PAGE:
Where would you retire to? Do you picture yourself in an idyllic county cottage with roses around the door or maybe on the coast inhaling all that bracing sea air? No matter that the village that looks so pretty has but one bus an hour, nor that the seaside town smells more of vinegar and diesel than ozone, retirement is meant to be peaceful isn’t it?
Retirement peaceful? What like practising to be life-less? An easing into death from boredom? Maybe for some that is their dream but not for me!
Nowhere near retirement age but ready for a change, my husband and I moved from a pretty country setting with horse-chestnut trees aplenty to the centre of London Town. We swapped a family house for a two bedroomed flat; a flat perfect for retirement with a lift, a caretaker, communal heating, a balcony and within walking distance of a large Waitrose. A flat opposite a bus stop where, unlike the aforementioned village, there are frequent buses twenty-four hours a day. We are in a street that has restaurants, cafes , convenience stores, a book shop, banks and pharmacies within a three minute walk.
“Don’t you find it noisy?” we are often asked, “being on a main road with police sirens and the screeches of hen parties and football chanters?”
Thing is, there is no such thing as peace and quiet – only different sounds, the worst of which was in Chichester where a couple of years ago we stayed in a lovely country house in beautiful grounds, where each night the rooks and the peacocks screeched their territorial war and the foxes barked and the owls hoo-hooted and farm-yard cats awaulled as they are wont.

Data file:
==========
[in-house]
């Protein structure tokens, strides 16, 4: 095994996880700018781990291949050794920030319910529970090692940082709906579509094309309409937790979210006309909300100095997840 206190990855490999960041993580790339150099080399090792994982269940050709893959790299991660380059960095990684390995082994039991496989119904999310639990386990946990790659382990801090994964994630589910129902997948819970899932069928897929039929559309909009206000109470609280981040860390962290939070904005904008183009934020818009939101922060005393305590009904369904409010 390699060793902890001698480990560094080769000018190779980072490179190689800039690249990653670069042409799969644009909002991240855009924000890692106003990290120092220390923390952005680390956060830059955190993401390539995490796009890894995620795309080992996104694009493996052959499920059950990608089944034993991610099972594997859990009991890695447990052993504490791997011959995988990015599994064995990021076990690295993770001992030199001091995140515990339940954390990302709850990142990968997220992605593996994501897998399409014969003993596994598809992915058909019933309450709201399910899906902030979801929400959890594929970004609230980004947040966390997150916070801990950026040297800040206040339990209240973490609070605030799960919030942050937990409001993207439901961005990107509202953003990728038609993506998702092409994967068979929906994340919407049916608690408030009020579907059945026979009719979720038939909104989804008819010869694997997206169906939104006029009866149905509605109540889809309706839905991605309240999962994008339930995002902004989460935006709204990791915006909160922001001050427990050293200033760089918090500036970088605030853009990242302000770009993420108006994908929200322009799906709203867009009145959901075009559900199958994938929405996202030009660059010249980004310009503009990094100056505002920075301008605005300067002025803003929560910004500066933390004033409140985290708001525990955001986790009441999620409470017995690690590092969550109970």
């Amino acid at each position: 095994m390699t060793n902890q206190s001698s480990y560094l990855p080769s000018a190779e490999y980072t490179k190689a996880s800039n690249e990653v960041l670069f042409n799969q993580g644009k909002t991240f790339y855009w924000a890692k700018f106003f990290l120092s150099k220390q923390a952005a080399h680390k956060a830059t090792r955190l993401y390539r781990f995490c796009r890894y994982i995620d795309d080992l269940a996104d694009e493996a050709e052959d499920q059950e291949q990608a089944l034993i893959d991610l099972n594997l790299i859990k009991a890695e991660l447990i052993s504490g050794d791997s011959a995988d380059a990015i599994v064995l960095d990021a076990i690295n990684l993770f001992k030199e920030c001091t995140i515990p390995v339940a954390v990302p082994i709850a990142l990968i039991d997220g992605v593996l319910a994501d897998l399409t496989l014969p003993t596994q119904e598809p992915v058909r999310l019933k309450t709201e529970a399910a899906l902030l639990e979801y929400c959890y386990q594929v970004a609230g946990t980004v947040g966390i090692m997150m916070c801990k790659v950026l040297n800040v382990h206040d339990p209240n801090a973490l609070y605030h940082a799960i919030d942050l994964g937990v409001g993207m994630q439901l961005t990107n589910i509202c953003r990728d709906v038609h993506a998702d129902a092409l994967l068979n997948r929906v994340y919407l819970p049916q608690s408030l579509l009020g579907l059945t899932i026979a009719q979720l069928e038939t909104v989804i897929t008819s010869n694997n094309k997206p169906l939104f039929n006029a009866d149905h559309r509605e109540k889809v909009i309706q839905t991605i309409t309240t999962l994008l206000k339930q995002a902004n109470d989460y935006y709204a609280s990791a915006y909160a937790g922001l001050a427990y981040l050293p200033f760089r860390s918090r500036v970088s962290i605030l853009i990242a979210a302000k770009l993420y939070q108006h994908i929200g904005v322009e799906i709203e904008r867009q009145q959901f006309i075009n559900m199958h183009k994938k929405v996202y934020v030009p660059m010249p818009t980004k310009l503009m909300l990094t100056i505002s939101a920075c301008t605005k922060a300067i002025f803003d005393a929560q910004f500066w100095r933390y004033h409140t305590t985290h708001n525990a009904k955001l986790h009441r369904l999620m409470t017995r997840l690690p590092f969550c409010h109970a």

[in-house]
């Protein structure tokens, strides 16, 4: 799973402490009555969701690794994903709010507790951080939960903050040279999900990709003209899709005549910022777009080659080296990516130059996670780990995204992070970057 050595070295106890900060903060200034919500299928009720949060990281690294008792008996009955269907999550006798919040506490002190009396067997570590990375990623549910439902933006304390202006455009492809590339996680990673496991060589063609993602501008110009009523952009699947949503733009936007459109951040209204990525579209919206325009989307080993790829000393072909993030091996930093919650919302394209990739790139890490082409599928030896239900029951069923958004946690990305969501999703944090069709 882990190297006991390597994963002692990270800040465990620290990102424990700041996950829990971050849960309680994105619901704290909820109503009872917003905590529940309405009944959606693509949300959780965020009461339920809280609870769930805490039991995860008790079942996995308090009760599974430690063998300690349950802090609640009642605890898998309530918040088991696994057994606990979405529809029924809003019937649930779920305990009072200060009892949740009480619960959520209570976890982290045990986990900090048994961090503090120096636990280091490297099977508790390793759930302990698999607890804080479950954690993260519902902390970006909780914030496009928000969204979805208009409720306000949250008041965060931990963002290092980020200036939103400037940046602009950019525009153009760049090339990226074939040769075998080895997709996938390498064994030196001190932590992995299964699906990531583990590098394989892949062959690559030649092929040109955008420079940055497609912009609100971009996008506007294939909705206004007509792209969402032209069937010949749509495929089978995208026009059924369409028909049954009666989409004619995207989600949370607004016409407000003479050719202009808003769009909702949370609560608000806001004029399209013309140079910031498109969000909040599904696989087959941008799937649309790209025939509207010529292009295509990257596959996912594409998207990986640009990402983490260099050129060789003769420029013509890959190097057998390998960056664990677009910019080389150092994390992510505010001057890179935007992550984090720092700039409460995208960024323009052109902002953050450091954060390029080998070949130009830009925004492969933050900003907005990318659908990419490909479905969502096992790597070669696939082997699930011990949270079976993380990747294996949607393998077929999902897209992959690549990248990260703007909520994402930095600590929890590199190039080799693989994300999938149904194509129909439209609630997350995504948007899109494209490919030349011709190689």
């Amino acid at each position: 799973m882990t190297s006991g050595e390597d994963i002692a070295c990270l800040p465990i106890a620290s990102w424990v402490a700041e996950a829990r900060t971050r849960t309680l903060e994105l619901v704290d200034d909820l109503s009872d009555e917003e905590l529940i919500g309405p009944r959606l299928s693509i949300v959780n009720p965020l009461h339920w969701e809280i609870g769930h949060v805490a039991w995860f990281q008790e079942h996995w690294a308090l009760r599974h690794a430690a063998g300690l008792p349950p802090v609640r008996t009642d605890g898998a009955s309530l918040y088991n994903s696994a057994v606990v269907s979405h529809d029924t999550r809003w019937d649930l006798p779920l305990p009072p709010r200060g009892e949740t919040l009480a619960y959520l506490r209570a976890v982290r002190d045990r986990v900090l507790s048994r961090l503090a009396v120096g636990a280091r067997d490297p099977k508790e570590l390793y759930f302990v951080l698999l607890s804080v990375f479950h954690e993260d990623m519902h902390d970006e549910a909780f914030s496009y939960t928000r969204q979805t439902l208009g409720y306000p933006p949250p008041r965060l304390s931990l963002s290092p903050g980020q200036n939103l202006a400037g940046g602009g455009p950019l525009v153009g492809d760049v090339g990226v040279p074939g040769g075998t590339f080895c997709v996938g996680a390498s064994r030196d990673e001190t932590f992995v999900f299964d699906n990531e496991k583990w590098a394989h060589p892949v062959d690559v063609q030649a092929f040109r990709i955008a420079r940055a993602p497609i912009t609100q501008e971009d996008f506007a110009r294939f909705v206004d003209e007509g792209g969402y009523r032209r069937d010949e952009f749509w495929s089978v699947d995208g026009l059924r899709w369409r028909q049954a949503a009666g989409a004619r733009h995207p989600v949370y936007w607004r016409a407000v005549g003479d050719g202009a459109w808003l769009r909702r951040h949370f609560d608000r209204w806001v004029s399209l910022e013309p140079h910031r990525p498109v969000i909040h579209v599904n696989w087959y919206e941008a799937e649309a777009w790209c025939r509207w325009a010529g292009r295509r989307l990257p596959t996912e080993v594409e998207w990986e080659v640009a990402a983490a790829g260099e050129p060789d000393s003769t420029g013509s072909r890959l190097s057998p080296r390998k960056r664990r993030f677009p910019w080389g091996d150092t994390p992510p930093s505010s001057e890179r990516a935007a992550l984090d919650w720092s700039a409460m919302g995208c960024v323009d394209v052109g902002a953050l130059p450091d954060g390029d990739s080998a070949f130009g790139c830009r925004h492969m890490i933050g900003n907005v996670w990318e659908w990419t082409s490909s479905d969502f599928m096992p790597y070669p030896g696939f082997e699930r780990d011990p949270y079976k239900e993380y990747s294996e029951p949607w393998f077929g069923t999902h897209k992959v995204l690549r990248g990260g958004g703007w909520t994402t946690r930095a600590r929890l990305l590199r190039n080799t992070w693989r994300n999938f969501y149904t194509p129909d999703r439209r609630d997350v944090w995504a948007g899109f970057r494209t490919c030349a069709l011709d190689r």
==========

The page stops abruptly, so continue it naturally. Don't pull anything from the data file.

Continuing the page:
I am admittedly evangelical about London. Like Anita from West Side Story “I pity any girl who isn’t me tonight!” But then I do have a low threshold of boredom. Every evening there are two or three inexpensive things to do from theatre to bridge games, to comedy shows or writer’s groups or political meetings or late night shopping or just hanging out with friends many of whom use our place as a hotel or staging post between engagements; and we love it! We love entertainment.
As an actress (I dealt with the gender-ess bit in yesterday’s blog) I feel so much less stressed. I can WALK to some auditions, have walked to rehearsals and performances and, for those gigs out-of-town, I am but minutes from three mainline railway stations.
Having done a fair bit of travelling around the edges of the world, I can honestly say that for me no other city in the world can match my home town. New York comes close for culture, Hong Kong for busy excitement and the climate is nice in St Lucia but London has everything; plus the weather is rarely boring! In central London you are never more than a ten minute stroll from a garden square or a short bus ride from the river where the South Bank is now one of the most interesting walk-ways in the world. Whilst ticket prices for the big hit shows in London may seem expensive there are often many bargains to be found with a little bit of planning; tkts for instance. However, the great thing about London is how much of it is free. Most of the big museums and art galleries are free as are some of the smaller ones. Two of my favourites are The Wallace Collection for paintings and furniture and the extraordinary John Soanes museum in Lincoln Inn Fields.
So I what if I am exhausted? I feel alive here and, of course, can hope on a train to a rural retreat or seaside haven – if I must.